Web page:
And on top of that, this episode was surprisingly intense. This episode completely reversed the parts of good and evil in this series. While Katanagatari wasn’t exactly a battle between good and evil to begin with, there always was a clear side of protagonists: Togame and Shichika, while the antagonists were also pretty well defined. This episode however… wow. Shichika’s sister is evil.

At first sight it seems a bit boring to have three random maniwani try to attack her, but this is really one of those cases in which the creators’ decision to go with double-length episodes pay off. If this had to be condensed into 20 minutes it would have just failed, but with forty minutes we really could get to know these guys beyond the shallow appearances that the maniwani had made thus far in this series. On top of that, Nanami’s monologues were really intense to watch in the way that she completely killed off the first people she was able to talk to since years, aside from her brother and Togame. It made for a very slow-paced episode though. This episode might actually have the most dialogue out of any Katanagatari episodes yet. Ah, those poor subbers.

Overall it was one of the best episodes so far, however it did seem that a part of the animators was on some sort of holiday or something. There was an unusual amount of still frames and extreme close-ups that were shot so that the creators wouldn’t have to animate the characters’ mouths. Thankfully it was nowhere near as bad as with Bakemonogatari, but it still stood out. With these series that show a lot of long monologues, it’s of course no problem if you cut away to a few photos and pictures to illustrate your point or show the surroundings, but there is a thing as overdoing it, and this episode felt to me like it was cutting a few too many corners.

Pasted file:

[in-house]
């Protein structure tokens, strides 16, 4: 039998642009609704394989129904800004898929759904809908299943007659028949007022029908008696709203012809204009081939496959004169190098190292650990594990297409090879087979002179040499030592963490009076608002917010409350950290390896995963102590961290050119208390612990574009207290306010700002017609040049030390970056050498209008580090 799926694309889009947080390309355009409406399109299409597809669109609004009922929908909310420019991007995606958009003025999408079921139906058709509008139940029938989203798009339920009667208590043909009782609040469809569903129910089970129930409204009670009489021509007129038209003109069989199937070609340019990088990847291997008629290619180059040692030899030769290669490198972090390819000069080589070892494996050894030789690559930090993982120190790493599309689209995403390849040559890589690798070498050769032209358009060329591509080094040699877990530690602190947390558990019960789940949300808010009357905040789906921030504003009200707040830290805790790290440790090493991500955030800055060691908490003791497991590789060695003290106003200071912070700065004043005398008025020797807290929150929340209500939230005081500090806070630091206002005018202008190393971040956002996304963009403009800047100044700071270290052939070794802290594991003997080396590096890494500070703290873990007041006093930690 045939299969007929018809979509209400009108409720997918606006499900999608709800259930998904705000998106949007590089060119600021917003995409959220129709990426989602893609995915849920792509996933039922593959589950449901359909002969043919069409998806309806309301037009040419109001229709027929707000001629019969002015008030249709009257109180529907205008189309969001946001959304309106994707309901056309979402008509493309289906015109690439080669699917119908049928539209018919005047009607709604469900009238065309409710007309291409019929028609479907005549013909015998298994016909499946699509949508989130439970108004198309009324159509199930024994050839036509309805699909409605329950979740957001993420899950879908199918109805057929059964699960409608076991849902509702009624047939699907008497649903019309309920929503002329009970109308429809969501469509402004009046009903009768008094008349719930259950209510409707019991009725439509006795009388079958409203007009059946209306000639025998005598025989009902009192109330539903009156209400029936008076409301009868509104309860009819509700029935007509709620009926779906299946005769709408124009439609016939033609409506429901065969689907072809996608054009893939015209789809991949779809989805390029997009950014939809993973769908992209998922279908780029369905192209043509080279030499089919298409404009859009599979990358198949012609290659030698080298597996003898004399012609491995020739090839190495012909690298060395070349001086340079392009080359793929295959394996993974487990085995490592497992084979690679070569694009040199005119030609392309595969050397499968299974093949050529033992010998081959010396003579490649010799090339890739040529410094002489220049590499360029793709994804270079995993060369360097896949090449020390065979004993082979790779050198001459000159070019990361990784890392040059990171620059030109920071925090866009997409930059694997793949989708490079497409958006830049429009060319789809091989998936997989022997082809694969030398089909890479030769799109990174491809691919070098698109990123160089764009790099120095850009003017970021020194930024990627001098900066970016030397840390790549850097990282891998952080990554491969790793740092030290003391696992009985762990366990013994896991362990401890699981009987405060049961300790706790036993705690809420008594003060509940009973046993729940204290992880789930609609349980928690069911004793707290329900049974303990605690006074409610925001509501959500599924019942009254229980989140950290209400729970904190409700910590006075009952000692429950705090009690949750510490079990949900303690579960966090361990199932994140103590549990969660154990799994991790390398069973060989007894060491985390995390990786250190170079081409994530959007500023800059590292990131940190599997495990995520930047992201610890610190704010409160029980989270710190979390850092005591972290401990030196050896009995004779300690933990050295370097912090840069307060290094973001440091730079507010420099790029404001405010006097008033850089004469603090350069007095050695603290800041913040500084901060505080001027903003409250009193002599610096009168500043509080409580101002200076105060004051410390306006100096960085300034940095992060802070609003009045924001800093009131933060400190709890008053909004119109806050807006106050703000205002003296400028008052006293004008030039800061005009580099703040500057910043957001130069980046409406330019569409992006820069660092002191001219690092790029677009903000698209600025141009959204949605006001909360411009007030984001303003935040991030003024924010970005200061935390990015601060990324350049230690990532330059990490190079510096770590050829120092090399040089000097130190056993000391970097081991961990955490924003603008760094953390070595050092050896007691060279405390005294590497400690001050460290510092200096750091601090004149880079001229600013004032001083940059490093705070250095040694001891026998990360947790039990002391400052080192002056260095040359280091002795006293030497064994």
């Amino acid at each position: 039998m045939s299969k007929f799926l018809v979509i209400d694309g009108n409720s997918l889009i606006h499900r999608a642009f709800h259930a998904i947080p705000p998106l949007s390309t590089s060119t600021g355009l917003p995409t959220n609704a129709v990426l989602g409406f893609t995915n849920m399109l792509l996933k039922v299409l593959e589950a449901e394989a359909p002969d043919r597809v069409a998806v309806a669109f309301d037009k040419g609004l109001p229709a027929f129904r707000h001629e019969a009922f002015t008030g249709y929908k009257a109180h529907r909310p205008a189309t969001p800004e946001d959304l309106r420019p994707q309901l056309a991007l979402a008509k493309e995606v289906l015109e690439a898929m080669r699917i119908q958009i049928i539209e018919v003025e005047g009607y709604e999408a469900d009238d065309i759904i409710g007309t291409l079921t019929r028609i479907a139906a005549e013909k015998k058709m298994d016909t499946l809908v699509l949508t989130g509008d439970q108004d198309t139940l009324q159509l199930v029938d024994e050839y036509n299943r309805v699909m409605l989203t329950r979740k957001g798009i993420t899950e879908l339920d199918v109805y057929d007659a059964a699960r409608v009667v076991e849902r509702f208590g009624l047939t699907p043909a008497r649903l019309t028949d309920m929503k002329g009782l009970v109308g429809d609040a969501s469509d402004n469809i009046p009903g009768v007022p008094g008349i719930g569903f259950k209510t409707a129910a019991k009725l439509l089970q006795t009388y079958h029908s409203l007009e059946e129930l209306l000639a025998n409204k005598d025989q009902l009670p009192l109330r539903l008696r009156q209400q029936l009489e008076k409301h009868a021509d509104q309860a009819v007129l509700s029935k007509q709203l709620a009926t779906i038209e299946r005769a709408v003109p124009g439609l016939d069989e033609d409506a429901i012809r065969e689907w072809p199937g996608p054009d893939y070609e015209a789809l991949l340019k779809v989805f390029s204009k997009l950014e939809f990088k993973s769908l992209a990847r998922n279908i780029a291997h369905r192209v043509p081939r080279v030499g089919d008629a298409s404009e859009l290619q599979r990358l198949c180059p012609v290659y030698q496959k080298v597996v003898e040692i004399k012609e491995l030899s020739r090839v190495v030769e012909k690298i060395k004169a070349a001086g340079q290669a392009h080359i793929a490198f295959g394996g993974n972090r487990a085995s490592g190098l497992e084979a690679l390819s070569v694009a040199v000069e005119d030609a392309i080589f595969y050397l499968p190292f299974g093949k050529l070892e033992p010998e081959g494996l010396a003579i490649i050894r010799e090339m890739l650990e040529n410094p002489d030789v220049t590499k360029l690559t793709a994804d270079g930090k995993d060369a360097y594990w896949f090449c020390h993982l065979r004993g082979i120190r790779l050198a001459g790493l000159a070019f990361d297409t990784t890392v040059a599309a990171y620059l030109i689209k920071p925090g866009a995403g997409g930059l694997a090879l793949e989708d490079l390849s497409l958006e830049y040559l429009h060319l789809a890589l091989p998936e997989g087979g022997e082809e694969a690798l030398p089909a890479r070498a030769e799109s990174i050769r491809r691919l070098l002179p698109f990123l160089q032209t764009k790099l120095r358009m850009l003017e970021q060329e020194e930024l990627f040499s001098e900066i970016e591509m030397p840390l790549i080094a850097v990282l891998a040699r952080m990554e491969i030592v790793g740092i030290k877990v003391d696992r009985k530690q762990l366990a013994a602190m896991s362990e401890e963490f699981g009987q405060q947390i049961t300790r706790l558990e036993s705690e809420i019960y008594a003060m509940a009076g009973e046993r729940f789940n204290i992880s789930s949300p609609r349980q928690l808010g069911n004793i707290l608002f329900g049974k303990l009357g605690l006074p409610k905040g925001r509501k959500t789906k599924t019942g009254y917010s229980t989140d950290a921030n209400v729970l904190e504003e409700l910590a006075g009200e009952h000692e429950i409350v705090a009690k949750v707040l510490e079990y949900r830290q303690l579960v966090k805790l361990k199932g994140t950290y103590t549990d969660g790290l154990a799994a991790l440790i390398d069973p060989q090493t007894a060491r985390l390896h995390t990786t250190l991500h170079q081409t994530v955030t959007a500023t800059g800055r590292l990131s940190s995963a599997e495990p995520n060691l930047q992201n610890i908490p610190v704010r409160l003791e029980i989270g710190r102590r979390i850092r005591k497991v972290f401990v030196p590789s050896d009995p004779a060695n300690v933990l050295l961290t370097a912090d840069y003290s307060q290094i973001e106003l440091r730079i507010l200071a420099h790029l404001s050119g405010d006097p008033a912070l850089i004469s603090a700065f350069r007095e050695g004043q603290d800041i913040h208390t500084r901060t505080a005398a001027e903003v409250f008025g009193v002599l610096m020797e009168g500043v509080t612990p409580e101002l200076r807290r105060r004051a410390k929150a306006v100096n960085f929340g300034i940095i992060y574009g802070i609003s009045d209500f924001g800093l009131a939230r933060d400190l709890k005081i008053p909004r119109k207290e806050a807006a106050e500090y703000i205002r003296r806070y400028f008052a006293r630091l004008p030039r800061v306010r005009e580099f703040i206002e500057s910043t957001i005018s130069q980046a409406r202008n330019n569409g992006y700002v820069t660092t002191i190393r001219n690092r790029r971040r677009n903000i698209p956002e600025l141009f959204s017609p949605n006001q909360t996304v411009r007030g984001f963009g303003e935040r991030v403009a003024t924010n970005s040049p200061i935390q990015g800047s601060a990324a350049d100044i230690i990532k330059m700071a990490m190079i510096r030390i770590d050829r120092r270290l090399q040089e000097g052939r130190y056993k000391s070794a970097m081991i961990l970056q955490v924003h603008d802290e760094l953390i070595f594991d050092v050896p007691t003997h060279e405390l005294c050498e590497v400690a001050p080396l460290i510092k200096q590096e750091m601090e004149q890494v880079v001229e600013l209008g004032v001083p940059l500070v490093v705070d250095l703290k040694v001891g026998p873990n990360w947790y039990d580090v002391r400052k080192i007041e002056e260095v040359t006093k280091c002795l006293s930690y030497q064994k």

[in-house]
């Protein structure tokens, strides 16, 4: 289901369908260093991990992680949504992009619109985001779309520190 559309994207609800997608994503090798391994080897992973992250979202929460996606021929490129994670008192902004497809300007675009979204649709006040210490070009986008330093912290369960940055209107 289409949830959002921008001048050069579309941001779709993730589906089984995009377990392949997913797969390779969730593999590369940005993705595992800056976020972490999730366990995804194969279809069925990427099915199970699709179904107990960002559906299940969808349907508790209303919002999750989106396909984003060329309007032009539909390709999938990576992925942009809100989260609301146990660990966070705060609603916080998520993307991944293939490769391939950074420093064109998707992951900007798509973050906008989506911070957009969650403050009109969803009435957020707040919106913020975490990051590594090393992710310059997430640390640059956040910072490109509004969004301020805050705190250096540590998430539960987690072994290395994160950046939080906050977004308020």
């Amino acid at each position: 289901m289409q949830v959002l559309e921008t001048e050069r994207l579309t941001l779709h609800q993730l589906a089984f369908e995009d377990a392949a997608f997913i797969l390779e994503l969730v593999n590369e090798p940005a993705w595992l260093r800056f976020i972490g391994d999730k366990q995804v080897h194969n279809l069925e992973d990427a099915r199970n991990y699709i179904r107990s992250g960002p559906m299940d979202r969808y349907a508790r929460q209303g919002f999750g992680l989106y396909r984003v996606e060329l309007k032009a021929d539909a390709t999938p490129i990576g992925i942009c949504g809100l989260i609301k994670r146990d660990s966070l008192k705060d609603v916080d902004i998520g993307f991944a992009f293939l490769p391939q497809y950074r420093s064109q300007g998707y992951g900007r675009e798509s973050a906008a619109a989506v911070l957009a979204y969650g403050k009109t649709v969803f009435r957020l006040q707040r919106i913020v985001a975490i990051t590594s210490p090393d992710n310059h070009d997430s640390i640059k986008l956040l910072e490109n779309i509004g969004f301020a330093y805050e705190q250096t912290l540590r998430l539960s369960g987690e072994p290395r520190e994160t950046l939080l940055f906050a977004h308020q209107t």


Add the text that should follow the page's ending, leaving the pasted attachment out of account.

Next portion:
Rating: ** (Excellent)

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  • Kaiser Eoghan
    (Sunday, Jul 24. 2016 07:16 AM)
    I feel 91 days has potential, at the very least the first 3 episodes have established a good tone and I like the protaganist.
    Perhaps the art/animation could be a bit higher and I don’t much care for that one crazy guy with the he-man haircut.
  • SuperMario
    (Sunday, Jul 24. 2016 07:11 AM)
    and have you watched this https://www.youtube.com/watch?v=V8BOBEZL9sk
    Music video directed by him. Still so brilliant and edgy…
  • SuperMario
    (Sunday, Jul 24. 2016 07:06 AM)
    But my favorite film of his is Irreversible, maybe it has something to do with its short running time (his shortest feature I think!)
  • SuperMario
    (Sunday, Jul 24. 2016 07:04 AM)
    @Kaiser: I don’t see anything wrong of watching more arthouse films. And yes please watch more anime so we have something more to talk about. I found the first part of Enter the Void so brilliant, but after the MC died things get more and more repetitive. I remembered myself was like “I get the f*cking point already, move on”
  • reaLjustified
    (Sunday, Jul 24. 2016 06:59 AM)
    @K-Off… Yeah that’s true. But the humor is well done mainly because the characters are always interesting.
  • Kaiser Eoghan
    (Sunday, Jul 24. 2016 06:58 AM)
    @Mario: While I loved enter the void and was hit like an emotional sledgehammer by it…the flashing lights really really hurt my oversensitive eyes.
  • K-Off
    (Sunday, Jul 24. 2016 06:54 AM)
    @Real I don’t see that happening with this writer. Gekkan Shojo is quite literally a clutter of jokes filling up every single frame. It doesn’t know subtley.
  • Kaiser Eoghan
    (Sunday, Jul 24. 2016 06:52 AM)
    I need to go back to frequenting anime more instead and action films for a little bit now for a change of pace.
  • Kaiser Eoghan
    (Sunday, Jul 24. 2016 06:48 AM)
    @Mario: I think I’ve spent a year and half overindulging on these alternative films, they’ve become a norm for me, to where it feels odd when I try to watch blockbusters. I don’t think I’ve balanced out what I was watching lately.
  • reaLjustified
    (Sunday, Jul 24. 2016 06:47 AM)
    @Mike I guess that means I need to catch up on Oresama Teacher then. It turned a little too angsty between chapters 50-70 but I don’t have an issue with the repetitive humor as long as it happens at the right moments.